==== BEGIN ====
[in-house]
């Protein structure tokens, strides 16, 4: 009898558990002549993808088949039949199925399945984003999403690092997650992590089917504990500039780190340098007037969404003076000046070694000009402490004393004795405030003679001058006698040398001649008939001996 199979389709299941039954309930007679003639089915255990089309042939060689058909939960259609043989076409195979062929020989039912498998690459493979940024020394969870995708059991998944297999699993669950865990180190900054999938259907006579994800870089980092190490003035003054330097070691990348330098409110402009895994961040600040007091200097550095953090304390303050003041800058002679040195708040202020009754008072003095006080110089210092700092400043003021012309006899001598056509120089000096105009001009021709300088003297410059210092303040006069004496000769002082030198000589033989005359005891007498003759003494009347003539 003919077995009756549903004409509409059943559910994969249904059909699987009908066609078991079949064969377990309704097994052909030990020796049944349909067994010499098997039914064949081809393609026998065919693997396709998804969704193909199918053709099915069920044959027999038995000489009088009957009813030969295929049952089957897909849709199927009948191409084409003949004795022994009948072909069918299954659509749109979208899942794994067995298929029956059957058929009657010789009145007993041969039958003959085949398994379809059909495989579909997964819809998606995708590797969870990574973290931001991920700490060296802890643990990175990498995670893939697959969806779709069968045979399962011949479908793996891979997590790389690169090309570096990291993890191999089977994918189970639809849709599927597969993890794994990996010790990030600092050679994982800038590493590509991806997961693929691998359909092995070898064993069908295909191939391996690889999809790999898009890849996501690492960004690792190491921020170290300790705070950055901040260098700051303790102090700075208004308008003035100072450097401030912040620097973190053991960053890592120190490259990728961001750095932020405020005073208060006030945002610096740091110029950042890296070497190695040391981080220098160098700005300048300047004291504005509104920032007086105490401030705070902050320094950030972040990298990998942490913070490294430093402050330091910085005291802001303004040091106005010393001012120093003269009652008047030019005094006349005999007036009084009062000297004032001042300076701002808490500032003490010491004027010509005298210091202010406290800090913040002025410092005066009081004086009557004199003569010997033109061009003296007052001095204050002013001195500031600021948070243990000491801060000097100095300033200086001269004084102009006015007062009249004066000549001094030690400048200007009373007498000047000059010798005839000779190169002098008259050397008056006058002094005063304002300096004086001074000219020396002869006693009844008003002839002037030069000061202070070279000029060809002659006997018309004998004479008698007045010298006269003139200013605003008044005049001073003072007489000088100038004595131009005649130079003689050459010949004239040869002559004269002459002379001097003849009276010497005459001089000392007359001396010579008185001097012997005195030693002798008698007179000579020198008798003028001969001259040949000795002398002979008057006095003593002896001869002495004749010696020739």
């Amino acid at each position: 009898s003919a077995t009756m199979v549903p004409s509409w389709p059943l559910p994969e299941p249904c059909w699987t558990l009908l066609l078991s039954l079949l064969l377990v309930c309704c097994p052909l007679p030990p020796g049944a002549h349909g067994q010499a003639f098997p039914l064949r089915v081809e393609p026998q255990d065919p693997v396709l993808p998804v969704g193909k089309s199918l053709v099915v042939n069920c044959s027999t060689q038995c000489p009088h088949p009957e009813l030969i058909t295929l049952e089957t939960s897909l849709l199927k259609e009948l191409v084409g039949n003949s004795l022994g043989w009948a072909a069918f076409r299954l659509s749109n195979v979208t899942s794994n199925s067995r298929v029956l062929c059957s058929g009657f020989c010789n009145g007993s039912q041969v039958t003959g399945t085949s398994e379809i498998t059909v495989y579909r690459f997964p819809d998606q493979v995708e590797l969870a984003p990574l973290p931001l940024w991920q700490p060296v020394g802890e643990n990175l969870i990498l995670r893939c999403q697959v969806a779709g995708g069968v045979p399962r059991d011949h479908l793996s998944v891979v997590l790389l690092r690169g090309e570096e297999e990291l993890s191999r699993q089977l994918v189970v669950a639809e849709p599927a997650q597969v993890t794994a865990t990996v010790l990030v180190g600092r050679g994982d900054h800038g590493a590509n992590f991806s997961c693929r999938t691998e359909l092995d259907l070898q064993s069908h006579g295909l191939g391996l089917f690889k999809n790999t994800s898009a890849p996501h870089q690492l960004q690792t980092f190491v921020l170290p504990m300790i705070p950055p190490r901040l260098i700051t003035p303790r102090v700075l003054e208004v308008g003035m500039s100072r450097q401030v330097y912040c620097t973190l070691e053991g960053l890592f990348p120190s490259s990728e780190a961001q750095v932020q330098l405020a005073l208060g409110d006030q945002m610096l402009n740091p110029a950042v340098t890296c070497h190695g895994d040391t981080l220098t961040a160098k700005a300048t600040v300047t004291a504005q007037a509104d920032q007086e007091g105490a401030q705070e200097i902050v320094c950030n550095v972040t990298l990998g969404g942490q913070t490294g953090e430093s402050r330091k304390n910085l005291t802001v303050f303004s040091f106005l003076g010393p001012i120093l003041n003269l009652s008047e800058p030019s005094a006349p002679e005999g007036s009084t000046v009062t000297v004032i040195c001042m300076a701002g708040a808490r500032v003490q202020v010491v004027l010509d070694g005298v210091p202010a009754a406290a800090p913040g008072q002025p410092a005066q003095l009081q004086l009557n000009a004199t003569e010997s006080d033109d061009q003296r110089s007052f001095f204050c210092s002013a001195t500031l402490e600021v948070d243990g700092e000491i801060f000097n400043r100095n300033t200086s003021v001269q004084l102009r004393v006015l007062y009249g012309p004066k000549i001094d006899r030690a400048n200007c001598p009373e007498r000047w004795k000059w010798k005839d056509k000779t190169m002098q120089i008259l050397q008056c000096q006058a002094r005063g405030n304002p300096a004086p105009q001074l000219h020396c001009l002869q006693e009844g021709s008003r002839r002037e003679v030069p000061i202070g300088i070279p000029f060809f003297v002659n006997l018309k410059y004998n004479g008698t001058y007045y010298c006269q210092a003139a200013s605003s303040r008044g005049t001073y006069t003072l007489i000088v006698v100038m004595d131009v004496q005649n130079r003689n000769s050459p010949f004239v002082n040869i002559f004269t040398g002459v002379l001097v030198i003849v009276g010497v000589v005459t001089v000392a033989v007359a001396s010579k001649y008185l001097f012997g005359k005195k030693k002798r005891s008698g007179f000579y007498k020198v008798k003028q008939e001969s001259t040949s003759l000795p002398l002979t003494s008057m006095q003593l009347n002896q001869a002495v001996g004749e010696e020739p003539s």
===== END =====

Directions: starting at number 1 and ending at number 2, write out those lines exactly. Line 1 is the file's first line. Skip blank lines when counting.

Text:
[in-house]
């Protein structure tokens, strides 16, 4: 009898558990002549993808088949039949199925399945984003999403690092997650992590089917504990500039780190340098007037969404003076000046070694000009402490004393004795405030003679001058006698040398001649008939001996 199979389709299941039954309930007679003639089915255990089309042939060689058909939960259609043989076409195979062929020989039912498998690459493979940024020394969870995708059991998944297999699993669950865990180190900054999938259907006579994800870089980092190490003035003054330097070691990348330098409110402009895994961040600040007091200097550095953090304390303050003041800058002679040195708040202020009754008072003095006080110089210092700092400043003021012309006899001598056509120089000096105009001009021709300088003297410059210092303040006069004496000769002082030198000589033989005359005891007498003759003494009347003539 003919077995009756549903004409509409059943559910994969249904059909699987009908066609078991079949064969377990309704097994052909030990020796049944349909067994010499098997039914064949081809393609026998065919693997396709998804969704193909199918053709099915069920044959027999038995000489009088009957009813030969295929049952089957897909849709199927009948191409084409003949004795022994009948072909069918299954659509749109979208899942794994067995298929029956059957058929009657010789009145007993041969039958003959085949398994379809059909495989579909997964819809998606995708590797969870990574973290931001991920700490060296802890643990990175990498995670893939697959969806779709069968045979399962011949479908793996891979997590790389690169090309570096990291993890191999089977994918189970639809849709599927597969993890794994990996010790990030600092050679994982800038590493590509991806997961693929691998359909092995070898064993069908295909191939391996690889999809790999898009890849996501690492960004690792190491921020170290300790705070950055901040260098700051303790102090700075208004308008003035100072450097401030912040620097973190053991960053890592120190490259990728961001750095932020405020005073208060006030945002610096740091110029950042890296070497190695040391981080220098160098700005300048300047004291504005509104920032007086105490401030705070902050320094950030972040990298990998942490913070490294430093402050330091910085005291802001303004040091106005010393001012120093003269009652008047030019005094006349005999007036009084009062000297004032001042300076701002808490500032003490010491004027010509005298210091202010406290800090913040002025410092005066009081004086009557004199003569010997033109061009003296007052001095204050002013001195500031600021948070243990000491801060000097100095300033200086001269004084102009006015007062009249004066000549001094030690400048200007009373007498000047000059010798005839000779190169002098008259050397008056006058002094005063304002300096004086001074000219020396002869006693009844008003002839002037030069000061202070070279000029060809002659006997018309004998004479008698007045010298006269003139200013605003008044005049001073003072007489000088100038004595131009005649130079003689050459010949004239040869002559004269002459002379001097003849009276010497005459001089000392007359001396010579008185001097012997005195030693002798008698007179000579020198008798003028001969001259040949000795002398002979008057006095003593002896001869002495004749010696020739």